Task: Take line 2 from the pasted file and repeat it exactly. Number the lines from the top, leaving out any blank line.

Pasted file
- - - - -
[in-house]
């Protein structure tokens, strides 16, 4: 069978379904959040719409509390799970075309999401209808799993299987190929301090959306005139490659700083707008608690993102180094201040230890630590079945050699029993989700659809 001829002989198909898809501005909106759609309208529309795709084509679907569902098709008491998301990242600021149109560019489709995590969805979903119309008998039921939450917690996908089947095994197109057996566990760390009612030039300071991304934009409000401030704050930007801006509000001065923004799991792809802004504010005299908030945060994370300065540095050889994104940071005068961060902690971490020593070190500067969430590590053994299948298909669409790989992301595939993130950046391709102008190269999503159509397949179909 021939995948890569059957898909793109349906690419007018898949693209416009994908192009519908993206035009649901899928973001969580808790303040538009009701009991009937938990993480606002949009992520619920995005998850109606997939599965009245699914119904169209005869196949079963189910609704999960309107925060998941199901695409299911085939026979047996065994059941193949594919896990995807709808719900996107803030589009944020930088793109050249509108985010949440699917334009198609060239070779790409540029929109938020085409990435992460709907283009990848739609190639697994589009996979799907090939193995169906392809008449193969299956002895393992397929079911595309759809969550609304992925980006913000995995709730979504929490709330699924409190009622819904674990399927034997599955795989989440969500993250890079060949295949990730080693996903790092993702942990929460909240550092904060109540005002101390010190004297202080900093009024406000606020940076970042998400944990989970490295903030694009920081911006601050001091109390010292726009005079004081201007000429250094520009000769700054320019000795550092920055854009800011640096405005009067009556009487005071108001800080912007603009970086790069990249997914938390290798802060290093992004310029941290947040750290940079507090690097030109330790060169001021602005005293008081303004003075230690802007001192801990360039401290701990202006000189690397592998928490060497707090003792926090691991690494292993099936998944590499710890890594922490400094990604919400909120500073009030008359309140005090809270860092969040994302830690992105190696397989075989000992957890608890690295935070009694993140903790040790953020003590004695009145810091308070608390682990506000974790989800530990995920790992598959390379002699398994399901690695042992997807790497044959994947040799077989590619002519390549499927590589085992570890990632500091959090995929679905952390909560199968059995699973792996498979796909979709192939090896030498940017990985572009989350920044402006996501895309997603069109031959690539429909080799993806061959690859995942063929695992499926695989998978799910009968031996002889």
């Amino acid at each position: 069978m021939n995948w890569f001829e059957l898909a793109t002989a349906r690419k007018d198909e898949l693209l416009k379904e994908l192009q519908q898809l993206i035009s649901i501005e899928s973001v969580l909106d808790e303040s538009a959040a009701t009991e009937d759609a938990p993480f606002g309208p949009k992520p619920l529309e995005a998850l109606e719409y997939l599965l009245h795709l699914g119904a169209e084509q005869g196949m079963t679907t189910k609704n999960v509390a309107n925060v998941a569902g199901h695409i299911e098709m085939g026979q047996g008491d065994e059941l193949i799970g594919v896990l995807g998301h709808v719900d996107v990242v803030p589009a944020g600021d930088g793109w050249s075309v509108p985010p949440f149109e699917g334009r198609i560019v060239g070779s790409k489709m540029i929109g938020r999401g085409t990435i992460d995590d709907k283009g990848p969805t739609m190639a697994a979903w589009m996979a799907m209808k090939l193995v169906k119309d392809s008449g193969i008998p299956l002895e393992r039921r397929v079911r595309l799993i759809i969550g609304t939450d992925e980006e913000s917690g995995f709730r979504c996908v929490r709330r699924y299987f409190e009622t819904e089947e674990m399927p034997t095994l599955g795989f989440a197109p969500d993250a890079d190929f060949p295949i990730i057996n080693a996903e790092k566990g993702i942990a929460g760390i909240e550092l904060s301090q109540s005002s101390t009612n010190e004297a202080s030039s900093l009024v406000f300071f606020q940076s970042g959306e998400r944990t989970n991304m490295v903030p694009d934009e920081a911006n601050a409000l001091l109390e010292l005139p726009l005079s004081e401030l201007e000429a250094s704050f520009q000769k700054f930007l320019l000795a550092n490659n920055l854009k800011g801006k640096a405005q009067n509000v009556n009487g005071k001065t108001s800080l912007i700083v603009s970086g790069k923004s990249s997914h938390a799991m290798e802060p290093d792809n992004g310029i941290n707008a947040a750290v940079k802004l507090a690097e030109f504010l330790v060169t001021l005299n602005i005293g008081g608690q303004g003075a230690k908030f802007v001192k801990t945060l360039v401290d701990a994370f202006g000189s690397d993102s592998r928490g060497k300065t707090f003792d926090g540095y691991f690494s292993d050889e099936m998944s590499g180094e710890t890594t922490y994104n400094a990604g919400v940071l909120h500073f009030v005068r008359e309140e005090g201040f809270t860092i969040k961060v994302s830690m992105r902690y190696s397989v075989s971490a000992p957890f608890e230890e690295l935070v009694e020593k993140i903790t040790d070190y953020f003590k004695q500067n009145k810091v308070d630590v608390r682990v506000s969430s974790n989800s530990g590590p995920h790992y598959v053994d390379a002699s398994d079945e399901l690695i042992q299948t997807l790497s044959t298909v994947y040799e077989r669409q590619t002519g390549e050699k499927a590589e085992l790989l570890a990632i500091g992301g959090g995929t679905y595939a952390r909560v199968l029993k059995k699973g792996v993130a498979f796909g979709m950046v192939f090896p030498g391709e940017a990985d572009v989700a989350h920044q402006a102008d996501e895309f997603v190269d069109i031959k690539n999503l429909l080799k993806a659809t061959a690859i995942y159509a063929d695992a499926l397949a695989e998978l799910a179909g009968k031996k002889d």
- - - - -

């Protein structure tokens, strides 16, 4: 069978379904959040719409509390799970075309999401209808799993299987190929301090959306005139490659700083707008608690993102180094201040230890630590079945050699029993989700659809 001829002989198909898809501005909106759609309208529309795709084509679907569902098709008491998301990242600021149109560019489709995590969805979903119309008998039921939450917690996908089947095994197109057996566990760390009612030039300071991304934009409000401030704050930007801006509000001065923004799991792809802004504010005299908030945060994370300065540095050889994104940071005068961060902690971490020593070190500067969430590590053994299948298909669409790989992301595939993130950046391709102008190269999503159509397949179909 021939995948890569059957898909793109349906690419007018898949693209416009994908192009519908993206035009649901899928973001969580808790303040538009009701009991009937938990993480606002949009992520619920995005998850109606997939599965009245699914119904169209005869196949079963189910609704999960309107925060998941199901695409299911085939026979047996065994059941193949594919896990995807709808719900996107803030589009944020930088793109050249509108985010949440699917334009198609060239070779790409540029929109938020085409990435992460709907283009990848739609190639697994589009996979799907090939193995169906392809008449193969299956002895393992397929079911595309759809969550609304992925980006913000995995709730979504929490709330699924409190009622819904674990399927034997599955795989989440969500993250890079060949295949990730080693996903790092993702942990929460909240550092904060109540005002101390010190004297202080900093009024406000606020940076970042998400944990989970490295903030694009920081911006601050001091109390010292726009005079004081201007000429250094520009000769700054320019000795550092920055854009800011640096405005009067009556009487005071108001800080912007603009970086790069990249997914938390290798802060290093992004310029941290947040750290940079507090690097030109330790060169001021602005005293008081303004003075230690802007001192801990360039401290701990202006000189690397592998928490060497707090003792926090691991690494292993099936998944590499710890890594922490400094990604919400909120500073009030008359309140005090809270860092969040994302830690992105190696397989075989000992957890608890690295935070009694993140903790040790953020003590004695009145810091308070608390682990506000974790989800530990995920790992598959390379002699398994399901690695042992997807790497044959994947040799077989590619002519390549499927590589085992570890990632500091959090995929679905952390909560199968059995699973792996498979796909979709192939090896030498940017990985572009989350920044402006996501895309997603069109031959690539429909080799993806061959690859995942063929695992499926695989998978799910009968031996002889």